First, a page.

From the consumer perspective, the issue is more complicated because it involves deeply rooted cultural and social norms, or at least deeply ingrained consumer habits. Consumers in middle and high-income countries often put excessive emphasis on the visible characteristics of produce, often disregarding â€œuglyâ€ fruits and vegetables even though they are perfectly safe and edible. Bad purchasing planning and impulsive purchasing habits also contribute to food waste, as well as excessive serving sizes, poor food inventory management, and lack of in-house composting.
The challenge for both public and private actors is to articulate policies that enable a more efficient and transparent process along the value chain. These include clearer labeling and expiration dates policies, food waste legislation aimed at households and businesses, stronger recycling and composting policies, and educational programs designed to bring visibility to the issue and modify consumer behavior. Our challenge as consumers is to rethink the way we purchase and consume food, adopting more sustainable consumption habits. Making more efficient use of leftovers, relaxing our demand for only â€œperfectâ€ fruits and vegetables, making sure our fridge works correctly, composting, and designing a weekly menu plan are individual actions we can adopt that would significantly reduce food waste.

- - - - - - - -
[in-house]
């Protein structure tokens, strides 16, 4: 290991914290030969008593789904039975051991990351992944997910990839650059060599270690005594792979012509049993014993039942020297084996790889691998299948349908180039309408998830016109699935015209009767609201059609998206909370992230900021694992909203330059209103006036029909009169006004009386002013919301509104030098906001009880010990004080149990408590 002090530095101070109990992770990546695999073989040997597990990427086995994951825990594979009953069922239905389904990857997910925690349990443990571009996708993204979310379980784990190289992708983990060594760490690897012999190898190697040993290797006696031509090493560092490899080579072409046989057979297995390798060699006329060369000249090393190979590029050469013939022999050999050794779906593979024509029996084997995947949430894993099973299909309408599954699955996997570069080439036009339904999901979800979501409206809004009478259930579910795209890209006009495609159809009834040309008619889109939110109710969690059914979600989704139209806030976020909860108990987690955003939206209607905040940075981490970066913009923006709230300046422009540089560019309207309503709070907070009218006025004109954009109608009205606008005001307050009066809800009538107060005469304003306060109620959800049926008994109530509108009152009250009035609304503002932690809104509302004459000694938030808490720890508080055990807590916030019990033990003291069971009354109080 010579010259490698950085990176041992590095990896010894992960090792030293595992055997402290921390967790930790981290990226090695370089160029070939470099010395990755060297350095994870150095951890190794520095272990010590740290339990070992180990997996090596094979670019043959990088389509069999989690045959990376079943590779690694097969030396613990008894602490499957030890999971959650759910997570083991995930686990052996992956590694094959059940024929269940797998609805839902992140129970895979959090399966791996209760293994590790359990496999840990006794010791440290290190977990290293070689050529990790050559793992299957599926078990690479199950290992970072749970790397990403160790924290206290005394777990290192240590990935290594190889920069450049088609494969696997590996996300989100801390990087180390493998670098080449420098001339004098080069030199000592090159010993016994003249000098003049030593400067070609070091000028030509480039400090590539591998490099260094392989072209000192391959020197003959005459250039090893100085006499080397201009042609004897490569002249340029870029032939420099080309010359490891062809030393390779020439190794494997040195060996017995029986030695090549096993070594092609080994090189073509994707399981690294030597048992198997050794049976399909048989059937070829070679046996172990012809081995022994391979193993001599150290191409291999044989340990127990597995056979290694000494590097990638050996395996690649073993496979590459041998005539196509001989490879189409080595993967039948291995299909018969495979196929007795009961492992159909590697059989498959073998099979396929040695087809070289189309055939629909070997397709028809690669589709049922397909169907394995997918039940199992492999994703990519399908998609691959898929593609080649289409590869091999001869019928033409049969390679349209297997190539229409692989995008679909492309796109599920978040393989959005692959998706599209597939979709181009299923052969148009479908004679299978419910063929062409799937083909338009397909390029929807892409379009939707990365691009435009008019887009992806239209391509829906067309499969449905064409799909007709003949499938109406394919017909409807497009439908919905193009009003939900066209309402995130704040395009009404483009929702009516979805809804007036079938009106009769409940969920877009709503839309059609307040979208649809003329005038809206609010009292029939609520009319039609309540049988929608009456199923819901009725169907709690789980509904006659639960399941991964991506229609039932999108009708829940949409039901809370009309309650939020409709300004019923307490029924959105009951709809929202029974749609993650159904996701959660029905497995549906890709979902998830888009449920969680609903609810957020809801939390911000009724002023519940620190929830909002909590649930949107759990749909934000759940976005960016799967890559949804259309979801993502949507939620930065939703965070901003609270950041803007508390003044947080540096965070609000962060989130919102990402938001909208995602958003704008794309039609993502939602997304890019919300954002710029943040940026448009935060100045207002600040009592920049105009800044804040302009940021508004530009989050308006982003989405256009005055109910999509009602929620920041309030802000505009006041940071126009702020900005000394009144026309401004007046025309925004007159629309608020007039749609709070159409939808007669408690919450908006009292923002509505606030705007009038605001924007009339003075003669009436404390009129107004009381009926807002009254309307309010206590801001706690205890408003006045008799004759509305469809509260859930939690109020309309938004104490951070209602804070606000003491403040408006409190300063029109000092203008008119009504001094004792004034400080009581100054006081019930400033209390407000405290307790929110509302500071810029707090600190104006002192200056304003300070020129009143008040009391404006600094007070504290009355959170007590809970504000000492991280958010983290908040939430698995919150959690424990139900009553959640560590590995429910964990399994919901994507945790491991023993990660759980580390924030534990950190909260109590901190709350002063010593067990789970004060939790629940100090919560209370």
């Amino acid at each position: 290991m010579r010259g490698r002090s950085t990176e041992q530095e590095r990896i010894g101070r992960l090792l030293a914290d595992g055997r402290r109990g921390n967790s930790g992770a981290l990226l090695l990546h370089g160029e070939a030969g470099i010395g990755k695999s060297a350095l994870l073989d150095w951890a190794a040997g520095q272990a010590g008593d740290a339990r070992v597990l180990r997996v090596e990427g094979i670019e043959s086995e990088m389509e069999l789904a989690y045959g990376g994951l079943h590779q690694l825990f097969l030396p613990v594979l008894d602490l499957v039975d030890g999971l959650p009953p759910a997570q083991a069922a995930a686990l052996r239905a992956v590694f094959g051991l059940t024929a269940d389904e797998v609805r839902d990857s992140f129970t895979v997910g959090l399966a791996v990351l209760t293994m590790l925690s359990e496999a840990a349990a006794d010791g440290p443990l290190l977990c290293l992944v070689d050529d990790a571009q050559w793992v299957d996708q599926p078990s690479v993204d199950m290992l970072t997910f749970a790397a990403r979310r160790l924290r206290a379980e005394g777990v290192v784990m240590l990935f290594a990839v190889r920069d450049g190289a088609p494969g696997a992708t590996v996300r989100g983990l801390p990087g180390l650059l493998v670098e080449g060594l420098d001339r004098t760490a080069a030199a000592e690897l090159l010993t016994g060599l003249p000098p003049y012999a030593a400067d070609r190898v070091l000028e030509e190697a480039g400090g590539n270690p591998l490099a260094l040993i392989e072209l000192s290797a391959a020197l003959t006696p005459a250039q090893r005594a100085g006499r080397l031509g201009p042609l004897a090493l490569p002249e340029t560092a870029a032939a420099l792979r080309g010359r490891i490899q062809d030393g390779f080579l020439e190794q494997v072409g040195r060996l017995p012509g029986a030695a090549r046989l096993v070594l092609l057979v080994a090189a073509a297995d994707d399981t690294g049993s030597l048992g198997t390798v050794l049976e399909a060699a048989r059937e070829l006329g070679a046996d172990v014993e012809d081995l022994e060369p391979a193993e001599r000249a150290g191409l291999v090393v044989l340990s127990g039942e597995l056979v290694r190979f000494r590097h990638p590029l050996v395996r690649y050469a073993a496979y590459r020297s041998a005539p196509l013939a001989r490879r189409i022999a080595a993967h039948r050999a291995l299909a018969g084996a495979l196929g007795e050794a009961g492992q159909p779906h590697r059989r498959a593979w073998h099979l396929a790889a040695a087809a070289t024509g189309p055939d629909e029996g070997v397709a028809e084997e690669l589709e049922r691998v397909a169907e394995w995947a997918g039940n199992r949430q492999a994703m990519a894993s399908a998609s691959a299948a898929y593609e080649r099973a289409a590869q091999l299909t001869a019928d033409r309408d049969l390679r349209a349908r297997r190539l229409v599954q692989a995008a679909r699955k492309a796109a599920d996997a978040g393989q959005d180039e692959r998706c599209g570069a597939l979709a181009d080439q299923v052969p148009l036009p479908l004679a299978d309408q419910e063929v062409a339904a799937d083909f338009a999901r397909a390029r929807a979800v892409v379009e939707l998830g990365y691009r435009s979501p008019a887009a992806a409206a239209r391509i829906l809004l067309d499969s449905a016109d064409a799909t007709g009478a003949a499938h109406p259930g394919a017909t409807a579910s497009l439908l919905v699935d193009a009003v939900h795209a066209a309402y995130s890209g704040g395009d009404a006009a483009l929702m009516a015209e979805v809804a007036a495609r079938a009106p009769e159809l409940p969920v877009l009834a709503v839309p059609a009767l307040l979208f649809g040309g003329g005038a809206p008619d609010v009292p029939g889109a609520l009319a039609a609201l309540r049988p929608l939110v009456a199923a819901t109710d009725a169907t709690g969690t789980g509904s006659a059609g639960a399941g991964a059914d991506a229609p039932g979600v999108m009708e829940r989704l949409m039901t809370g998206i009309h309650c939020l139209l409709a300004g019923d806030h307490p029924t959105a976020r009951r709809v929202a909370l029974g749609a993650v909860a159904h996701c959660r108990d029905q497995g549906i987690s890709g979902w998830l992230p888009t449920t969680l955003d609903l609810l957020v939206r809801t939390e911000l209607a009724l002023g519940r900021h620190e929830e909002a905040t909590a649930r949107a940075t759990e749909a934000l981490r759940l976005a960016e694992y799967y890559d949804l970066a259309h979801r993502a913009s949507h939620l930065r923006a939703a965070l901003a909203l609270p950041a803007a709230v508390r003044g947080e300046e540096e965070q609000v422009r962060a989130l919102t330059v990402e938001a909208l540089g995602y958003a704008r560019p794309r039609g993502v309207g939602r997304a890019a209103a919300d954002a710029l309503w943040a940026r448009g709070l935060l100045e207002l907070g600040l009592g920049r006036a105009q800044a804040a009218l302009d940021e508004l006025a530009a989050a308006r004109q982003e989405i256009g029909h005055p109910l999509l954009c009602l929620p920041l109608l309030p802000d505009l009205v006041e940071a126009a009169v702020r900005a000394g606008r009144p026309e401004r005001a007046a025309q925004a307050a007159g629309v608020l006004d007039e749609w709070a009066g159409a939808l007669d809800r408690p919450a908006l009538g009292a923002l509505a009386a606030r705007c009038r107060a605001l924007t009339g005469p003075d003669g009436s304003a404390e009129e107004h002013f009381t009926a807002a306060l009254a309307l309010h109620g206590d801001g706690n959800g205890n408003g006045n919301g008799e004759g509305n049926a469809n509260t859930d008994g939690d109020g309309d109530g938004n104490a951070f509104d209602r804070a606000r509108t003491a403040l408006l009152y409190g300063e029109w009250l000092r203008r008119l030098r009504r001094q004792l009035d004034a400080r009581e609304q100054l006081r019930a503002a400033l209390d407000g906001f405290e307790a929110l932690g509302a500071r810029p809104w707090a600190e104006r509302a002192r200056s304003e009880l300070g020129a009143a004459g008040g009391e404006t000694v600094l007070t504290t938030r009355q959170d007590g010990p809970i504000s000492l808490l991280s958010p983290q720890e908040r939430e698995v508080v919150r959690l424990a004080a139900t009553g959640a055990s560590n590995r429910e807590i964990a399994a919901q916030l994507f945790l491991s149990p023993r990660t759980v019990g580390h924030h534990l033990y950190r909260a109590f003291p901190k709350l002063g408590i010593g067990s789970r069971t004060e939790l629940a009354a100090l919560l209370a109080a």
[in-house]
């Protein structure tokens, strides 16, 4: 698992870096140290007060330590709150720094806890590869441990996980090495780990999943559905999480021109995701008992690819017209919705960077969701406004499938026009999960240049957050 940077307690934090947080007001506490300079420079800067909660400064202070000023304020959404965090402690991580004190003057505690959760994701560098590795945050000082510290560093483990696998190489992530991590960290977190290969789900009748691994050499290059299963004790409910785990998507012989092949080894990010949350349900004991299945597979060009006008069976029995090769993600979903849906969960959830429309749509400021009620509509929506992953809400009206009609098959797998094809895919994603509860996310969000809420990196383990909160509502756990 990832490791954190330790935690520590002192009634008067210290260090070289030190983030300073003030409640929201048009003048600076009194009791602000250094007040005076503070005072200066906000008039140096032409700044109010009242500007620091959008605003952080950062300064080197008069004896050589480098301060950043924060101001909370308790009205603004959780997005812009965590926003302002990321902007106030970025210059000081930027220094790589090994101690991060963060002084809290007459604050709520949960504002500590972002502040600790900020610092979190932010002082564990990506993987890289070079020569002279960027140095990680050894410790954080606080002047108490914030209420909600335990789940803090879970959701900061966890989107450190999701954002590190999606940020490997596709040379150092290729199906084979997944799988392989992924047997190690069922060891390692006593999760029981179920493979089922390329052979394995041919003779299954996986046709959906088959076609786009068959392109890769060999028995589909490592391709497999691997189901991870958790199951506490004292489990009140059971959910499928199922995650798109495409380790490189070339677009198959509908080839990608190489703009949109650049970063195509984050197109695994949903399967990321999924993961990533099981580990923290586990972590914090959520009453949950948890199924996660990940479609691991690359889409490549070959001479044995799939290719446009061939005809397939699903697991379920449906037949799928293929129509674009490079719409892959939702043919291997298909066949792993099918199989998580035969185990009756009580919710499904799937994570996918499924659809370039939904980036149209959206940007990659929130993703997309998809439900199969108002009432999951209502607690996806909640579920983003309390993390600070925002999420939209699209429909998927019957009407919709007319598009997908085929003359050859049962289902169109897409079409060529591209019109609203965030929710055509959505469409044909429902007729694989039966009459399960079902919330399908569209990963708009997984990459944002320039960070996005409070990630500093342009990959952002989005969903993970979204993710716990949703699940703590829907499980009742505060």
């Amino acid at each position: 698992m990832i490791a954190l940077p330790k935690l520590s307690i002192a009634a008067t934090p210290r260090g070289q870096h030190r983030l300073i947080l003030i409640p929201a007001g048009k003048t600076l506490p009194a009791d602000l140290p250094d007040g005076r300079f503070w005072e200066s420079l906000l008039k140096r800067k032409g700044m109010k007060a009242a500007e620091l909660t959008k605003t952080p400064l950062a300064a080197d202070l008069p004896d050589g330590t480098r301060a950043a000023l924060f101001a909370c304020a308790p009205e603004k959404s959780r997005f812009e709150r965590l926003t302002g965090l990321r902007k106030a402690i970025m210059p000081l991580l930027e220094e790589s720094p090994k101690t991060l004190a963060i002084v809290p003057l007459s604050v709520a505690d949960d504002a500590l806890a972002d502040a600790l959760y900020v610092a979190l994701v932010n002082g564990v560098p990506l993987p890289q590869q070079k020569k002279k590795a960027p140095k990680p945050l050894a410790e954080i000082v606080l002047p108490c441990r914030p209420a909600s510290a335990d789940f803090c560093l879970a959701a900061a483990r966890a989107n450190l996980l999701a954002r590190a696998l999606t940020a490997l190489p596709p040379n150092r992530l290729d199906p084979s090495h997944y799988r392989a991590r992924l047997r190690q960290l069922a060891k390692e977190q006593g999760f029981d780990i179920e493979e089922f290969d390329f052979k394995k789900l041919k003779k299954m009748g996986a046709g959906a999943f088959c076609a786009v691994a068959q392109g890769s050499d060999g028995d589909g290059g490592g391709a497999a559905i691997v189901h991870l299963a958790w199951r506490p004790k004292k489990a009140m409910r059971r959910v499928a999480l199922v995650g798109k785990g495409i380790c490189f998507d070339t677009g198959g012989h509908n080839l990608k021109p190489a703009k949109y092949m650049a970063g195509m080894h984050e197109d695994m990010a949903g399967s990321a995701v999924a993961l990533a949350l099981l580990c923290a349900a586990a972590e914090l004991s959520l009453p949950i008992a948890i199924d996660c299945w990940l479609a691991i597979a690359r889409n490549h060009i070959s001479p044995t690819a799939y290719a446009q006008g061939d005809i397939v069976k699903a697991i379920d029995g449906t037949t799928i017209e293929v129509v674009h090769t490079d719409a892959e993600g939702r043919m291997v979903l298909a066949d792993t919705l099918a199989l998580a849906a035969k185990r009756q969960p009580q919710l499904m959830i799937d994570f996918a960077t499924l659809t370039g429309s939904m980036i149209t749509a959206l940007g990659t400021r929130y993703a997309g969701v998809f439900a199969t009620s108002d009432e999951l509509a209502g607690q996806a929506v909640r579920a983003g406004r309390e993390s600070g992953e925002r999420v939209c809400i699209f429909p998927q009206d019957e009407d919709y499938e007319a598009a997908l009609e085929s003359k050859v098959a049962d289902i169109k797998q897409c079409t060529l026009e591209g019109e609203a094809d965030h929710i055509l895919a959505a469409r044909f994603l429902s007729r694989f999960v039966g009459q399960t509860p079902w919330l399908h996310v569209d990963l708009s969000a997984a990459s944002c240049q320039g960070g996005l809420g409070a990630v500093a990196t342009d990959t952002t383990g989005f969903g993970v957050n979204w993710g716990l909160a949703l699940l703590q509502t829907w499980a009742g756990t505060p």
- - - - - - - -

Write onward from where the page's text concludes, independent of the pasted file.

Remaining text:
So next time you find yourself in the grocery store about to take advantage of a â€œnine for the price of twoâ€ deal on bananas, even though you know you wonâ€™t eat them all, or in a restaurant about to order that two pound you know you wonâ€™t finish, please consider the environmental, economic, and social consequences of the amount of food we waste. In a world where one in seven people go to bed hungry every day and 1.4 million children die of hunger related issues every year, we are morally obligated to behave responsibly as consumers. Small steps change the world.Â